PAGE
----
Sunday, 9 December 2012


I've spent the last couple of weeks just climbing at various venues looking for a route that I'd like to spend some time working and belaying a friend on their project.  A good mate of mine, Darren, was playing on Talibania last year and wanted to finish it on this trip.
The weather didn't really help for the first couple of weeks of his trip so we just made sure we got mileage at the right grade and climbing style.  The route itself starts up a very overhanging groove on large holds to a good rest before you make technical/hard moves into a vertical groove and then continue up into a hard compression crux.  This takes you to the first chain and then you continue up to the second chain on less difficult ground but dealing with tiredness.  A great climb and very, very exposed.
Even with all the beta from Darren and being able to do the moves I never felt the love for the climb.  It would mean jumping up a grade for me and entering the world of 8a, which is something I really want to achieve but for me the route just did not enthuse me and I feel the amount of time I will have to spend on such a project I must love the climbing.  So for me, I moved on, for Darren it was time to learn, refine and understand.
Darren resting before the send
Warm up properly and rest.  So to get the arms working we progressed through the grades and then went onto an overhaning into vertical technical 7a+.  Basically the perfect warm up as it offered similar climbing and got the arms working hard.  Followed by a rest/snooze and then what seemed like an effortless send.  First 8a for Darren and lots of celebrating followed.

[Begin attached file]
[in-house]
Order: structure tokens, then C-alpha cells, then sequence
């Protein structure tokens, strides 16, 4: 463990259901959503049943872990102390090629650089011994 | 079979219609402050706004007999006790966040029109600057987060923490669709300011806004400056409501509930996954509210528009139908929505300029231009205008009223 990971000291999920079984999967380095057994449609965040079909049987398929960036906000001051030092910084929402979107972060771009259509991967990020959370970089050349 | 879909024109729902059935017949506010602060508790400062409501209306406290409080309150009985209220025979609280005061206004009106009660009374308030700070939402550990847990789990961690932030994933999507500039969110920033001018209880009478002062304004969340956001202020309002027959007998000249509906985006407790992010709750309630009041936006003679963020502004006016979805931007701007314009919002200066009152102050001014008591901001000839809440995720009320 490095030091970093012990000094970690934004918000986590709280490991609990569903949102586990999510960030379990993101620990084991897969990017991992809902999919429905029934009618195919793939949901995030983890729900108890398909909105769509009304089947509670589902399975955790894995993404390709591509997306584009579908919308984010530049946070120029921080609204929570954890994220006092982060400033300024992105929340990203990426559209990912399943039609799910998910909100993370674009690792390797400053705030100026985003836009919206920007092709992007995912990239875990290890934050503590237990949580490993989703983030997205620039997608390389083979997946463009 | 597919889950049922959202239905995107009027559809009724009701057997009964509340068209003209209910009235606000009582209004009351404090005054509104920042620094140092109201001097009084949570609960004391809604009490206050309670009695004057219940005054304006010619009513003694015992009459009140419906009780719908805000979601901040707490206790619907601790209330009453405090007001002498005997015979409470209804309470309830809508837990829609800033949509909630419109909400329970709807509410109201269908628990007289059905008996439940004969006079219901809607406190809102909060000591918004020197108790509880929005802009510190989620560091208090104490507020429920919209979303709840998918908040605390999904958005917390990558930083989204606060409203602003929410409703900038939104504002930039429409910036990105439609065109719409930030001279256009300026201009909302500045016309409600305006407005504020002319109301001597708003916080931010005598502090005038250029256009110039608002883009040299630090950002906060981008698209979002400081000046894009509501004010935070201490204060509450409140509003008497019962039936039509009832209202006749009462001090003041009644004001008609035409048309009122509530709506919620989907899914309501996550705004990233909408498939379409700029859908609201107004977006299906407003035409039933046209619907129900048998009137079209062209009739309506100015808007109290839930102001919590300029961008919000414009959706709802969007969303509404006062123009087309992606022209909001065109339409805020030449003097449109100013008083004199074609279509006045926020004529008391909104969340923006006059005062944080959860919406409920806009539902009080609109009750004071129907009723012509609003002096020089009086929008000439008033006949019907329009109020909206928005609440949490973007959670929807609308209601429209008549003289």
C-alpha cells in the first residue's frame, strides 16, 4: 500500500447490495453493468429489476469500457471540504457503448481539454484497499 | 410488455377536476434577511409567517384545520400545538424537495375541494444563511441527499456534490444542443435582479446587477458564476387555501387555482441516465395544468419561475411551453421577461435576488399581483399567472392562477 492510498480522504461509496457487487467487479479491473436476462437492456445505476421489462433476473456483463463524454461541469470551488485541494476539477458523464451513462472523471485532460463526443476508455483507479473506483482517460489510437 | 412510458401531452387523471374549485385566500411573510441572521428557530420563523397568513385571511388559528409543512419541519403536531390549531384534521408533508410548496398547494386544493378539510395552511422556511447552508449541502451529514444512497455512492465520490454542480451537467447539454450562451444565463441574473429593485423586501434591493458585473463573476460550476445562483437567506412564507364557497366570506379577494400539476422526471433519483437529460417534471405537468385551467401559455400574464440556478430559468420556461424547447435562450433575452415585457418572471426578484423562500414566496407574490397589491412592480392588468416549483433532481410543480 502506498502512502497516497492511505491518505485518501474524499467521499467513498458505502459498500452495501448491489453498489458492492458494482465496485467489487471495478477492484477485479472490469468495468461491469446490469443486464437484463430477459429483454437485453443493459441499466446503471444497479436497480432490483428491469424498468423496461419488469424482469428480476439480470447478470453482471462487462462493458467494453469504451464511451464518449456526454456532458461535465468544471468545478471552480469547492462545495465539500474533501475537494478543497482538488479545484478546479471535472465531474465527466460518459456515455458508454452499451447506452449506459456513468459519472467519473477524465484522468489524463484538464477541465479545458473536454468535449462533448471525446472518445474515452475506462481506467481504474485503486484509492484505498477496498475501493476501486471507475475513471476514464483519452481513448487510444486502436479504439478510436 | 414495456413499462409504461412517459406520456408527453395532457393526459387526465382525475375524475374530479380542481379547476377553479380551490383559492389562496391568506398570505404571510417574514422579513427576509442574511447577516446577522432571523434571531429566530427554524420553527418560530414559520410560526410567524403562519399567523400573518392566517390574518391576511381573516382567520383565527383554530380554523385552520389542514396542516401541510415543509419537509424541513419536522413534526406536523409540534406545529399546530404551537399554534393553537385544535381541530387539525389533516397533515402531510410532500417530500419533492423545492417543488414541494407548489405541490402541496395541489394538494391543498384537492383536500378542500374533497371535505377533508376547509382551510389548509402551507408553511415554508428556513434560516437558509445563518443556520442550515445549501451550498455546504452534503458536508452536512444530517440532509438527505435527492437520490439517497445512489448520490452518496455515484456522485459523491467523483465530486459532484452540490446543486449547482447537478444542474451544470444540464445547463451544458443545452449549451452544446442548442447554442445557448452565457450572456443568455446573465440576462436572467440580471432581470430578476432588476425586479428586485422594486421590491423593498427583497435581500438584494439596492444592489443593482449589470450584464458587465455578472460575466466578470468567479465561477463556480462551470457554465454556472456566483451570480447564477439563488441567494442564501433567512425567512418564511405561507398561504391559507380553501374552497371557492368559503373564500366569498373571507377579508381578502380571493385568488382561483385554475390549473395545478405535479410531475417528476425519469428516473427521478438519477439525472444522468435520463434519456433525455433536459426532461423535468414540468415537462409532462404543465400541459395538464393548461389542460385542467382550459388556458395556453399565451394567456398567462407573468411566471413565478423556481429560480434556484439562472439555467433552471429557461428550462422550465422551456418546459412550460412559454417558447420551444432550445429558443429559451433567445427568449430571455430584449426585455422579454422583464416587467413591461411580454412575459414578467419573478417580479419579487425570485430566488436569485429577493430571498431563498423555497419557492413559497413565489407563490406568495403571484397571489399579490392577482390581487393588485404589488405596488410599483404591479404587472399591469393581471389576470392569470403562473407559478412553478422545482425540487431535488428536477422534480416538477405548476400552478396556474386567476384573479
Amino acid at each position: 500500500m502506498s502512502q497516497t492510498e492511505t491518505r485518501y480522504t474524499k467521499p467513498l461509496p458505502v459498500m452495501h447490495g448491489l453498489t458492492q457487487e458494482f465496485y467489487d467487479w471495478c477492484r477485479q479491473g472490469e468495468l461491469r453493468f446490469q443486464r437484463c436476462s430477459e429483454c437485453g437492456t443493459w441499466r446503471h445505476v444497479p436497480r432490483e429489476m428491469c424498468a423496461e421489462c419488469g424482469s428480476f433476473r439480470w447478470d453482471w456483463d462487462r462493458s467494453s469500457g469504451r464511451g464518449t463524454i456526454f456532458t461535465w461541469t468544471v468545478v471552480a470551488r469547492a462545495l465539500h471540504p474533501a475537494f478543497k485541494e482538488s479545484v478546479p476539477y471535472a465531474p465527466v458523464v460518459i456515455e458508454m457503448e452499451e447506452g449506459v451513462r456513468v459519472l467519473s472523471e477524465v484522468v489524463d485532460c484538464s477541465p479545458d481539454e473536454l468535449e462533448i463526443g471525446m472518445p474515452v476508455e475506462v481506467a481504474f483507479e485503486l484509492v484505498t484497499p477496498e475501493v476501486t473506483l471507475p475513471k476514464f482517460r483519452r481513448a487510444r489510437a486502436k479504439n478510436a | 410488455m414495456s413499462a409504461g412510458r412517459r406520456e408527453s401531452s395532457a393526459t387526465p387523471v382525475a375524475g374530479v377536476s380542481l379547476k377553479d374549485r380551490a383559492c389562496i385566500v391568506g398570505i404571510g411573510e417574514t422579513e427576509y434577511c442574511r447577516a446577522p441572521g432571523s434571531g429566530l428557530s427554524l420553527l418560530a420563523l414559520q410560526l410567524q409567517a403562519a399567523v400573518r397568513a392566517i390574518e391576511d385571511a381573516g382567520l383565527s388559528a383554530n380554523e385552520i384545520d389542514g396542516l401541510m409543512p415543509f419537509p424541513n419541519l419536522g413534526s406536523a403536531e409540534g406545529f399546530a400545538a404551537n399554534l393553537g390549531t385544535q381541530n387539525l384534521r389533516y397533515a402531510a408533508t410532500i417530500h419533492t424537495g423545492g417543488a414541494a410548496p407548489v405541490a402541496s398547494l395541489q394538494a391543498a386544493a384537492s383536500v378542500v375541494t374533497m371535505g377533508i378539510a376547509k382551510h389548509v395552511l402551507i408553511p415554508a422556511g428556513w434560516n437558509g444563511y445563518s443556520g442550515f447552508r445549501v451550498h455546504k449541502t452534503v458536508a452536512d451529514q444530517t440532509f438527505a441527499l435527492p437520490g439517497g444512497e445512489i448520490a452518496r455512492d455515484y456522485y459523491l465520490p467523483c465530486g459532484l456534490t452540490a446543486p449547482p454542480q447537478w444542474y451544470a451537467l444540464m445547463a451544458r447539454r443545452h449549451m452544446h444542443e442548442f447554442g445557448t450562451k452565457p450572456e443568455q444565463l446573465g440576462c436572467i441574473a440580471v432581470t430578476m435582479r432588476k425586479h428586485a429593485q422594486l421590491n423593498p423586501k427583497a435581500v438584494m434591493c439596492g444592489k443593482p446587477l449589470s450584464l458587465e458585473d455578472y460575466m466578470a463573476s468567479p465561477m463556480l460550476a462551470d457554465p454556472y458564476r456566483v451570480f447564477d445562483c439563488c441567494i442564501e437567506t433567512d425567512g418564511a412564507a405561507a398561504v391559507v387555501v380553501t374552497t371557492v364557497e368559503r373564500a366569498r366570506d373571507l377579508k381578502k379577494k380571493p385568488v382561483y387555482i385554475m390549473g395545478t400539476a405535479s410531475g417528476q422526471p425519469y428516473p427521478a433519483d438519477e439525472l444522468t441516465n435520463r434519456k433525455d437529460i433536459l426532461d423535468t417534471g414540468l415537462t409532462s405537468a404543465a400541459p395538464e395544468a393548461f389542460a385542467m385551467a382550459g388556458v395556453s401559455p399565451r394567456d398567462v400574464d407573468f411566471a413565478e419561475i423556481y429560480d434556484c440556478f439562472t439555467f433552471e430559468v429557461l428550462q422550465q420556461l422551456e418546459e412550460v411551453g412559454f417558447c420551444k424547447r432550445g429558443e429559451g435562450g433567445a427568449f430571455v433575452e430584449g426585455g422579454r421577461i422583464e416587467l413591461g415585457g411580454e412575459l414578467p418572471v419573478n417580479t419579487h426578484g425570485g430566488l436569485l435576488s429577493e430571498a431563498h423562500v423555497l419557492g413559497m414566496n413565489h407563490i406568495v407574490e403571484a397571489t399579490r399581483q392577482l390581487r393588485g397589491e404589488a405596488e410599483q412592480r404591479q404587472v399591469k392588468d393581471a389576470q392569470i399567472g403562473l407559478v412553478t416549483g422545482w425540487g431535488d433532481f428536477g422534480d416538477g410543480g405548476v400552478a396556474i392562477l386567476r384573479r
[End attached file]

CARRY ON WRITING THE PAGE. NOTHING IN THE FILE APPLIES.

Andy getting ready for a TRON

I find I get inspired and motivated by my friends successes and have found myself a hard project that enthuses me.  I'd been wanting to try a climb called Ace Ventura since I arrived this year.  It's a vertical, technical, crimp fest which a friend of mine sent earlier this year.  I first saw this line on my first trip to chorro 7yrs ago and at the time thought it was something I would never ever be able to climb.  It looked so blank and impossible that I did not have the imagination or belief that I could get to that stage of climbing.
Over the years I have become more and more enthused by this style as I find that it throws a puzzle at you with tiny moves and nuances of movement and small adjustments to sequences being the secret solution to progressing to a successful ascent.

Andy and Patrick on their projects
So, we had our first play on it yesterday in the sun and heat, (not ideal conditions).  Within three top rope attempts Andy and I have worked out sequences that should get us to the top.  Having a mate joining you had definitely helped and other people with beta is starting to make this route very achievable.  
If it goes it will be my hardest sport route ever and a route that I feel very inspired to complete, as much for the grade, as for the fantastic climbing it offers.  
Now just need to regrow the skin and hope for colder temperatures!!


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